Romania Tourism offers a southeastern European country known for the forested region of Transylvania, ringed by the Carpathian Mountains. Its preserved medieval towns include Sighişoara, and there are many fortified churches and castles, notably clifftop Bran Castle, long associated with the Dracula legend. Bucharest, the country’s capital, is the site of the gigantic, Communist-era Palatul Parlamentului government building. The UNESCO World Heritage listed sites in Romania include: The Danube Delta, the Saxon settlements with fortified churches in Transylvania, Horezu Monastery, the painted churches and monasteries in northern Moldavia, the Citadel of Sighișoara, the wooden churches of Maramures and Dacian fortresses in the Orastie Mountains.
- Dracula’s Footsteps– 4 days to Transylvania from Bucharest – Tour EU1501
- Discover Romania – 8 days to see monasteries, medieval villages and alpine lakes – Tour EU1301
- Transylvania Tour – 9 days complete tour of Transylvania – Tour EU1801
- Bulgaria and Romania – 9 days – Sofia, Rila Monastery, Plovdiv, Kazanlak, Veliko Tarnovo, Bucharest, Sibiu, Sighisoara, Bran, Brasov, Sinaia, Bucharest – Tour EU206
- Classic Romania and Bulgaria – 10 days from Sofia to Bucharest – Tour EU1502
- Treasures of Romania and Bulgaria – 15 days from Sofia to Bucharest – Tour EU1302
Romania is a relatively young state. It was founded in 1859 by the union of Moldavia with Wallachia, later joined by Dobrogea in 1878 and Transylvania and Bukovina in 1918. Prior to this, the hole territory was divided politically, economically and religiously. The only common element has always been the Romanian language, a Latin language. Romanians are the only people of latin origin from this part of Europe, the only one from the eastern part of the continent keeping a memory of the old Rome. The great Romanian historian Nicolae Iorga compared us to “a Latin enclave at the gates of the Orient” or “a roman island in a slav sea”.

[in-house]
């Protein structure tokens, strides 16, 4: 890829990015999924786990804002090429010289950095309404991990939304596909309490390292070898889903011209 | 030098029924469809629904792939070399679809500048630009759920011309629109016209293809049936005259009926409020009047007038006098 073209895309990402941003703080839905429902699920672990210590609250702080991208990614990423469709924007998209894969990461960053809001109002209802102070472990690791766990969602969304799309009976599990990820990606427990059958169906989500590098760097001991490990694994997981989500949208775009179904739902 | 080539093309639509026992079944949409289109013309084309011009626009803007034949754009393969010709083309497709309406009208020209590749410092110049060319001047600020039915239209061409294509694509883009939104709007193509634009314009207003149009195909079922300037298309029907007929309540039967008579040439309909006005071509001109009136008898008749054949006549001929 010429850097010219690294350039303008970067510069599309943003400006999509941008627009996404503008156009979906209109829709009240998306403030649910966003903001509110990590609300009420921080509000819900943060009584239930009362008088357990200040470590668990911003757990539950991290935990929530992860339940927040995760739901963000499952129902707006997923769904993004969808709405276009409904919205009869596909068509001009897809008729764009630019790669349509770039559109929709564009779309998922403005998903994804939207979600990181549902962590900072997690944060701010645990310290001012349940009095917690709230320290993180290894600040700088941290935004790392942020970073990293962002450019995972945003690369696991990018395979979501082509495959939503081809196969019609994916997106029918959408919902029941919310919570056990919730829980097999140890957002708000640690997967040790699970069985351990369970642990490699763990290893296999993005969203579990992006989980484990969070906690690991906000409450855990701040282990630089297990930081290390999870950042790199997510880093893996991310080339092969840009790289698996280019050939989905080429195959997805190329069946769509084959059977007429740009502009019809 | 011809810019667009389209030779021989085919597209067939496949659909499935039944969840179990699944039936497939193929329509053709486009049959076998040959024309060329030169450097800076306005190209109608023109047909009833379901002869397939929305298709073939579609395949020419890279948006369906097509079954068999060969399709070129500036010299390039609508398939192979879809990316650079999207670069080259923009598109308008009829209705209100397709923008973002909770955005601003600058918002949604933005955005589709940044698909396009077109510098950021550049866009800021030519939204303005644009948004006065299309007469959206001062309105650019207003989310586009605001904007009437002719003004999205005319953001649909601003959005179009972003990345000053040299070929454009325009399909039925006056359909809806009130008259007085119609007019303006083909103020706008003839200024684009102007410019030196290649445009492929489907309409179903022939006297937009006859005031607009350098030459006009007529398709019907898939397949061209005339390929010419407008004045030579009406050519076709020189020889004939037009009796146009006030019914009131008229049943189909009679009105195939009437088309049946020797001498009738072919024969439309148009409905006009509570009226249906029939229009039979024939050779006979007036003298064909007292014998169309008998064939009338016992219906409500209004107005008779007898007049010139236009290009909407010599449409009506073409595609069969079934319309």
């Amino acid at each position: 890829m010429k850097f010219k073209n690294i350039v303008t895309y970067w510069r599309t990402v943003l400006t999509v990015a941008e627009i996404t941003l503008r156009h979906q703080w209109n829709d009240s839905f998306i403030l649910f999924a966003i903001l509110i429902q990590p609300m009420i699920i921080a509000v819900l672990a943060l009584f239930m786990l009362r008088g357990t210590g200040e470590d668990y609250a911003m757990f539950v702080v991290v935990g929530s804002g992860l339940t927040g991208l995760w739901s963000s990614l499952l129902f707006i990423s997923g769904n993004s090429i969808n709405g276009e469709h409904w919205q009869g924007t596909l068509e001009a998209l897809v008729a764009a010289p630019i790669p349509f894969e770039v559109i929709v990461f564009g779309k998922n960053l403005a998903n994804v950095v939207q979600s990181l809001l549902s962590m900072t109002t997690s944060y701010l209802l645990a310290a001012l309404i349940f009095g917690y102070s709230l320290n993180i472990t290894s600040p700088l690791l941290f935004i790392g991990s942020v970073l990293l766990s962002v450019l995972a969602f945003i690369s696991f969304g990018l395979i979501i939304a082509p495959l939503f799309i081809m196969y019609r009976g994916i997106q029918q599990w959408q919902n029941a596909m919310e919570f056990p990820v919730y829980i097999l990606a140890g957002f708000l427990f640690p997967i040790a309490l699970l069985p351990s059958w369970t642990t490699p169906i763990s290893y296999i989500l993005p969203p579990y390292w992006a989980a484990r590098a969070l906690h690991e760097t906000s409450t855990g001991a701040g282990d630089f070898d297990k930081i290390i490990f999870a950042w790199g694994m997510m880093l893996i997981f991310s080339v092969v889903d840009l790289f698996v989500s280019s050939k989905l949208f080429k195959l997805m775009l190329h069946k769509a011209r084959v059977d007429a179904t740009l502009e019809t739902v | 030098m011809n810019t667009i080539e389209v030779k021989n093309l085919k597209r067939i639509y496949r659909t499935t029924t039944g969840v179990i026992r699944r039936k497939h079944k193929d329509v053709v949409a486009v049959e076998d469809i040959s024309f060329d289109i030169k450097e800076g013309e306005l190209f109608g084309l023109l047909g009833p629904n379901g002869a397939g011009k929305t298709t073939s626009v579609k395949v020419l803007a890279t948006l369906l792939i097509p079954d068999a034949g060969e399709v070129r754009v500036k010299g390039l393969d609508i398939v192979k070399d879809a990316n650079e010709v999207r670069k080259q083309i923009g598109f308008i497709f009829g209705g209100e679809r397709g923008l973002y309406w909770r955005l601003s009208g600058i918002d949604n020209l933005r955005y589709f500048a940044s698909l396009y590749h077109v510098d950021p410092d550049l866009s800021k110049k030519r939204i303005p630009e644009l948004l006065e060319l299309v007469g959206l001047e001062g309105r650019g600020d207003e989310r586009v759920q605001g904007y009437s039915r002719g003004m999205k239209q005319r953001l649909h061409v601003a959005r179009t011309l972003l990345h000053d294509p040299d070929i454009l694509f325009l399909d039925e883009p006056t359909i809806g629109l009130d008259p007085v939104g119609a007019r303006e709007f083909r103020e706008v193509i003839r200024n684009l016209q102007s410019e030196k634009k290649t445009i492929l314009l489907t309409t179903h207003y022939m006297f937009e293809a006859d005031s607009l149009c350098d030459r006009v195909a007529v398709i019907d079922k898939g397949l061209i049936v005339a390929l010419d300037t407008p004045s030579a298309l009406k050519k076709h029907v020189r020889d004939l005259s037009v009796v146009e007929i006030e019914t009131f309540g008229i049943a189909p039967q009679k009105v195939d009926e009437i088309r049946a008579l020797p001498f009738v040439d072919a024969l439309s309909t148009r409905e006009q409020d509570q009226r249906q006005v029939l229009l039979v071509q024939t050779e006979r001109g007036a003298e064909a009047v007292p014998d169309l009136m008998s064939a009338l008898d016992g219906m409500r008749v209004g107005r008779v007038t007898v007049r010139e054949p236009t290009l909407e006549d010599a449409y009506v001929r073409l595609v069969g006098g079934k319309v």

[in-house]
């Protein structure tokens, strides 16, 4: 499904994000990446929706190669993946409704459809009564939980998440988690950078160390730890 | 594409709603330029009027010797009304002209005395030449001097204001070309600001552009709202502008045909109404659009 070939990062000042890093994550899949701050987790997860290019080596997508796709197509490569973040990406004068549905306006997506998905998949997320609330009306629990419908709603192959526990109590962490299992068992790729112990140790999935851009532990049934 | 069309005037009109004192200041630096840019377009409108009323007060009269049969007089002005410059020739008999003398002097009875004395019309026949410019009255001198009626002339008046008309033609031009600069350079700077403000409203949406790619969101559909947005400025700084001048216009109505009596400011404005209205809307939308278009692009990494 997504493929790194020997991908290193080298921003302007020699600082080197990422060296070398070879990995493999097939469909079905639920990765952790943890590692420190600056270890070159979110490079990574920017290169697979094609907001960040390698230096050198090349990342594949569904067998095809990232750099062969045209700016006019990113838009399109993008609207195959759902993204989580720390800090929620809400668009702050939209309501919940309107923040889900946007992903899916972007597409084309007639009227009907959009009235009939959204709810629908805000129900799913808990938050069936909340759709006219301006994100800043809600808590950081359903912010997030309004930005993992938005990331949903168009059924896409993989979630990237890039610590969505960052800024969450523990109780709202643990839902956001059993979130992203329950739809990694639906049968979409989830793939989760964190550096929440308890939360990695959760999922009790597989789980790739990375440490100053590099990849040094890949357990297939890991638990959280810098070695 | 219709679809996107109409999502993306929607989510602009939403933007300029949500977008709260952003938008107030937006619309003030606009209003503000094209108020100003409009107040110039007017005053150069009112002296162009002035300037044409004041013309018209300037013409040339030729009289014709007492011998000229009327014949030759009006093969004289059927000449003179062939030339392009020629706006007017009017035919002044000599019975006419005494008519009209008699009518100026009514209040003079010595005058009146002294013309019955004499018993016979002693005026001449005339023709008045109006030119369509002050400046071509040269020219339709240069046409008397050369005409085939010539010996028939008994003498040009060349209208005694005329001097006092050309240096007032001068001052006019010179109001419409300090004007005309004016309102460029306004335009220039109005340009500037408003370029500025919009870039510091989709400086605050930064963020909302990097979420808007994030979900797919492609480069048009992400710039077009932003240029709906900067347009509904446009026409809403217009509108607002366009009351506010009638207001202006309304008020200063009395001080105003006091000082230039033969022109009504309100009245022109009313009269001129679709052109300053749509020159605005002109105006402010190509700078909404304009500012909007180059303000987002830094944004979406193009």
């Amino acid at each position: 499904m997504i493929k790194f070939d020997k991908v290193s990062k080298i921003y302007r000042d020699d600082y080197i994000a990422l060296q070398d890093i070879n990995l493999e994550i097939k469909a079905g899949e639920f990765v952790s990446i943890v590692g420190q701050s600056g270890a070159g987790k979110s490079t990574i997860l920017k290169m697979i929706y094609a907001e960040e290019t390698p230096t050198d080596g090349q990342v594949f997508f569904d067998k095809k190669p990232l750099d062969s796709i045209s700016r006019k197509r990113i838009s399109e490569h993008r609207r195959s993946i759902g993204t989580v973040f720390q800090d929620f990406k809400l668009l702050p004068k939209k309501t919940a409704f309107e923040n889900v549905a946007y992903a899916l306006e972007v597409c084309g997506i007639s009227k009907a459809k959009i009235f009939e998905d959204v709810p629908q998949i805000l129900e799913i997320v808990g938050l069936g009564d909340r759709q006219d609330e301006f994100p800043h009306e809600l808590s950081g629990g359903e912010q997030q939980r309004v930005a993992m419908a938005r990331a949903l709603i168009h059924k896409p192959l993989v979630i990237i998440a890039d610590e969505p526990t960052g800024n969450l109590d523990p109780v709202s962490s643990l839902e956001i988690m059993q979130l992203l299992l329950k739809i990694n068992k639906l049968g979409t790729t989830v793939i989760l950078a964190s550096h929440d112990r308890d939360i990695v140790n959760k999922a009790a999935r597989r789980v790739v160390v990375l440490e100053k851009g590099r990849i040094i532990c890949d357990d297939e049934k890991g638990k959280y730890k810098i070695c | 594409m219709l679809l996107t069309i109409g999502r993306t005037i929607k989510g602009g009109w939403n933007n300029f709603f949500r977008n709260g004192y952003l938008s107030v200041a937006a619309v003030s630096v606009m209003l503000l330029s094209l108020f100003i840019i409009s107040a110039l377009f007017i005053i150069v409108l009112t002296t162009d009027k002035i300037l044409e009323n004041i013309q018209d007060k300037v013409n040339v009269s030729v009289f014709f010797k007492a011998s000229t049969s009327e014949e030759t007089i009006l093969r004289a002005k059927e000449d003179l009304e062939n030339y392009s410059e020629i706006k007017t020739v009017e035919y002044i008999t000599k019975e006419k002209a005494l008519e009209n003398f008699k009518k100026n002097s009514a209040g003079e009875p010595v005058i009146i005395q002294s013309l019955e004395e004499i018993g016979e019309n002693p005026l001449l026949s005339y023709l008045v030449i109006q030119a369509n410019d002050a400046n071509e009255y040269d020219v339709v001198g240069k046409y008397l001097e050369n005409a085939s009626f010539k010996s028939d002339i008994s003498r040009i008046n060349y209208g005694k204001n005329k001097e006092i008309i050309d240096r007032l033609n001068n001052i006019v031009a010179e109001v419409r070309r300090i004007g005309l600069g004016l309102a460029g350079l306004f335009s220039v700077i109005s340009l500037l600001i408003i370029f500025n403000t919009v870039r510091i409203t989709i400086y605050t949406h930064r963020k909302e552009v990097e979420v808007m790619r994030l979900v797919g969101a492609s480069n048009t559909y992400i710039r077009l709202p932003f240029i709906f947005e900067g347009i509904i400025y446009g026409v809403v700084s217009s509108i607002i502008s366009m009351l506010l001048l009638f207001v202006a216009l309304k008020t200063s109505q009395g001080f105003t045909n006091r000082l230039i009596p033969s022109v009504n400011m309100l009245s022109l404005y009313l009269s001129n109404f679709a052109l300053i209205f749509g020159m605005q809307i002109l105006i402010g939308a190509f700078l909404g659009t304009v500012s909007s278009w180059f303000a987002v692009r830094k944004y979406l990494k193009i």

The story of Dracula is full of mystery begun with the birth of this mystical character presented in 1897 Bram Stoker’s book and later through multiple film adaptations. The most famous adaptation being that of Francis Ford Coppola which featured Gary Oldman, Keanu Reeves, Winona Ryder and Anthony Hopkins as main characters. The action of the book takes place in Transylvania and the main source of inspiration for the famous vampire was Vlad Țepeș ’a stranger to mercy and forgiveness’- a ruler, well-known in the Romanian history for his cruelness and the torture techniques which he employed (mostly impalement). The main source of the vampire stories are Vlad Țepeș’s military expeditions into Transylvania when he was ruler of Wallachia, which were marked by many bloody battles. Today, Dracula is a Count from Transylvania that rules Bran Castle which is placed on a high cliff and watches over its surroundings. He is a fictional character shrouded in mystery. Bran Castle is the tourist attraction that you can visit if you want to meet Count Dracula. The castle, which is a medieval fortress, is situated near Brașov, in Bran village. It is the perfect place to celebrate Halloween with tourists from around the world who are all dressed accordingly and await the return of the Count.
Immediately after World War Two the Soviet Communists seized power and compelled King Michael to abdicate, proclaiming the Romanian People’s Republic. Communist rule in Romania was one of the most repressive and brutal regimes in Eastern Europe characterized by numerous crimes, torture and deportation. Former landowners, students, priests, intellectuals and political opponents refused to give the land to collectivization. They all became enemies of the new regime which did everything possible to annihilate them. Two terrible decades followed, in which hundreds of thousands of people lost their lives in communist prisons.
Nicolae Ceaușescu transformed Romania as the first country of the eastern bloc to have official relations with the European Community in 1974. However, Ceausescu attracted international opprobrium by constantly breaching the fundamental rights and freedoms of citizens. He was removed in the 1989 revolution that left over a thousand people dead. In 1991, with the new constitution, Romania became a republic with a multiparty system, market economy, freedom of expression, religious freedom and private property. Since then, Romania’s progress has been steady along with Euro-Atlantic structures, the most important steps being taken in 2004 when becoming a member of NATO and in 2007, when entering the EU.
Romanian culture is an exceptional mixture of Byzantine influences on an ancient Latin foundation. Starting from Dacia, the Roman influences from antiquity, Byzantine and Slavic influences to the Middle Ages. A great example are the painted monasteries that can only be found in Romania.
To find out more from the Romania Tourist Authority click HERE